Amazon adventure

Brasil Observer - May 04 2016
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(Leia em Português)


Shaun Alexander starts a new monthly column by exploring the Amazon near the city of Manaus


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When I’m not editing the English version of this newspaper, I’ve taken a very keen interest in travelling Brazil. The Brazil I’ve known for the past 10 years has been the southwest corner, but what fascinates me most about Brazil is its crazy, chaotic but beautiful diversity. There is so much more to explore in this enormous country, and I have been challenged by the founders of this newspaper to get out there and see it. So that’s exactly what I am proposing to you right now.

Every month, I’ll go to a new place in Brazil and tell you about my experiences. The photographs with this article you can also find on my instagram account (@shaunalex) and I am also developing a specific YouTube account, Um escocês no Brasil. Coming soon.

First stop was a place I’d dreamed of visiting before I even knew it was in Brazil: The Amazon Rainforest. As a nature lover and keen follower of people like David Attenborough since I could walk (friends at school used to call me ‘Nature Boy’), the Amazon had always been pretty high on the list of places to go. But it’s a difficult place to get to, no matter where in the world you are, even when you live in Brazil. This trip would always just be a taste of what is an enormous region, so it was decided we’d head right for the centre: Manaus, the capital city of the state of Amazonas.

We stayed about 20 minutes drive outside the city in an enormous, colonial hotel on the banks of the Rio Negro called Tropical Hotel. Being a short trip, we could only really sample the delights of the Amazon rather than delve into them. So, in our group, we decided to do a couple of day trips. First was a boat trip up the Rio Negro, where we visited an Indian village some 30 kilometres from Manaus.

In actual fact, the village homes families from several tribes who live in a world between their original culture and that of modern day Brazil. They are used to visitors and perform dances for every boatload that comes by. The tribe is real but their way of life isn’t as presented. They are modern, all the kids take boats to school where they learn Portuguese, and much of their original way of life is lost. Being located so close to a sprawling city like Manaus means it was inevitable, but it’s great they can keep some of their traditions alive and can display this to visitors. The people were extremely welcoming and friendly and I loved meeting them in their village.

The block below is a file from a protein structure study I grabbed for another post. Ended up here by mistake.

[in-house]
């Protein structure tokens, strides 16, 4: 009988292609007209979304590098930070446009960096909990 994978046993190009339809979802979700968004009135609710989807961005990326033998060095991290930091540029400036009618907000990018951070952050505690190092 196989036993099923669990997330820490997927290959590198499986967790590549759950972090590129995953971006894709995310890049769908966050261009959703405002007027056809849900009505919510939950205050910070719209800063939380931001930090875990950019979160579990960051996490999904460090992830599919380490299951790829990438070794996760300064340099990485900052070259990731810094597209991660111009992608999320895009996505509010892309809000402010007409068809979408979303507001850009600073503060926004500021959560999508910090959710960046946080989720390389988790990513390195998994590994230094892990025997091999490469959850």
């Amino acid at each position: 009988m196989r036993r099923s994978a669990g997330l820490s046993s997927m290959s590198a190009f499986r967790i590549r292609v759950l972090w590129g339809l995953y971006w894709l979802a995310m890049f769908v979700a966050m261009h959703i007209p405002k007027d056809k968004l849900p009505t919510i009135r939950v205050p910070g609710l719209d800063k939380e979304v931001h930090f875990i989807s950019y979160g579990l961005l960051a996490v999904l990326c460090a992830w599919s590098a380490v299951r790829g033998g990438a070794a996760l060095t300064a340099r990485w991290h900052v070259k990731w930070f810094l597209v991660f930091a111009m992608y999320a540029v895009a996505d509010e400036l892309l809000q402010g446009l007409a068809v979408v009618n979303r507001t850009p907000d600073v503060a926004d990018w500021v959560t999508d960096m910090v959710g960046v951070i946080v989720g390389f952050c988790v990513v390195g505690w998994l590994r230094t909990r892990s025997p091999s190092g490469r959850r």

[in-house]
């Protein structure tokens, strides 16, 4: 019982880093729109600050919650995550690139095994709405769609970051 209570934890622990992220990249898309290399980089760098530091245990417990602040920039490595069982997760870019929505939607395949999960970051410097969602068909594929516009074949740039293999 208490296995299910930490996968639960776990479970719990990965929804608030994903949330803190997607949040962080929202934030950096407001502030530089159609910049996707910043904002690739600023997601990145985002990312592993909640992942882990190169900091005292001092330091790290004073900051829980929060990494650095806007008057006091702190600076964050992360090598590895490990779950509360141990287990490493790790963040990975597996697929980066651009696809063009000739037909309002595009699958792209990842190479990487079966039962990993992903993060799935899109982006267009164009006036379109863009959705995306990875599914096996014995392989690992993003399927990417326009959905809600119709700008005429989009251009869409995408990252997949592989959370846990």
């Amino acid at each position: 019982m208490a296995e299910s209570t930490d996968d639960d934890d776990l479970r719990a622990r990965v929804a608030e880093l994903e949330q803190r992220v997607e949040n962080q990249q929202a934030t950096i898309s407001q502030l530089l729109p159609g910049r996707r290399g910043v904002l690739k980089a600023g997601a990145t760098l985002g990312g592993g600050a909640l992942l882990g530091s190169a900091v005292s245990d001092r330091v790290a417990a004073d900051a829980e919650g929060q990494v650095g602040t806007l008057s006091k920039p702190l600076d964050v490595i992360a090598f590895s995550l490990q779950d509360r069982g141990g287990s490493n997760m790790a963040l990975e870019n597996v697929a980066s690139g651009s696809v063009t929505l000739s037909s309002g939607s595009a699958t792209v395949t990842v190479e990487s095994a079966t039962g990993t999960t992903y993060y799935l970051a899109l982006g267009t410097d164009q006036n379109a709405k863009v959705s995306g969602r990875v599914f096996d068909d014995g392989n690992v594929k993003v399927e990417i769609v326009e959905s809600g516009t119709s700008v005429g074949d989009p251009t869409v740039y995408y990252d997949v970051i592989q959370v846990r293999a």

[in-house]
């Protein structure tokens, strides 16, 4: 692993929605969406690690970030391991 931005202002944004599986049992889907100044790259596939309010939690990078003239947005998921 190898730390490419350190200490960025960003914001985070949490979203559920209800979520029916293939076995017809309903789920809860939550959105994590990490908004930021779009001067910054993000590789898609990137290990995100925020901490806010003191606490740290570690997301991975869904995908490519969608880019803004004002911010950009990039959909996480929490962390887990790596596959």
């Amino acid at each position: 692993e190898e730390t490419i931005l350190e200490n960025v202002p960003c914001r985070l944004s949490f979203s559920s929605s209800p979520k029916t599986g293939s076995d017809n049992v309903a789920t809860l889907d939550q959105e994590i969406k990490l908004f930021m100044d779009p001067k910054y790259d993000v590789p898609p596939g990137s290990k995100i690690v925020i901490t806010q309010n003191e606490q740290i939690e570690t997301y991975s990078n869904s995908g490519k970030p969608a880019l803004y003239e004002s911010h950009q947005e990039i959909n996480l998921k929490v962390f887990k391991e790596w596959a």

While there, our fast boat whizzed us to another location on the opposite side of the river. Here, we swam with the legendary pink river dolphins. Although totally wild, these animals are used to the guides who hand feed them in water, in a place where tourists can get up close and personal with these amazing animals. They swim beneath your feet as they take turns to jump up and grab fish from the hand of the guide, who knows most of the animals individually. This is an experience not to be missed.

The final experience of our boat tour was seeing the Meeting of the Waters. It is a great sight to see where the mighty Amazon River officially begins. I found the change of temperatures between the waters (Rio Negro is very warm, Rio Solimões much cooler) both shocking and fascinating.

Along with that, we also took a short walk through a nature reserve and ate lunch on a floating restaurant. I should mention, the food in the region is quite unique. If you like fish, this place is heaven. I literally tried a different type of fish every day, each prepared in their own special way. The local fruits and vegetables – too exotic and numerous to list – are also incredible, while you must also try the many, many ways they prepare tapioca.

Another daytrip was to the small town of Presidente Figueiredo, which is about 100 kilometres north of Manaus. Here, there are dozens of waterfalls in the jungle, and we had time to fit three in during the day. If you find yourself struggling with the immense, humid heat of the Amazon, this is the place to go, for the small rivers and waterfalls here are icy cold. A dip in any of them is an exhilarating and breath taking experience for the cold water alone.

I didn’t have a great deal of time to explore the city of Manaus in great detail, although I did walk around the Municipal Market and also visited the world famous theatre, with its stunning design.

Four days is not enough time to explore the area of Manaus, let alone the Amazon. What it gave me was a tiny taste, and I want more. I want to learn more about this marvellous rainforest, the animals that live there, and the great body of water that flows through it. It’s possible to stay in remote lodges in the jungle for days isolated from the world but in comfort. This sounds perfect. I realize there are many states that encompass the Amazon, so I should have to think about the next Amazonian trip. Having said that, I have more to learn about the city of Manaus too, so I will definitely be back for more.

A highlight for me was taking a walk to the Ponte do Rio Negro beach in the evenings, swimming in the bathwater-warm water while watching the most intense sunsets and thunderstorms I’ve ever seen, as they illuminated the horizon. If you have any tips of where I should travel for upcoming columns, get in touch with me on social media.

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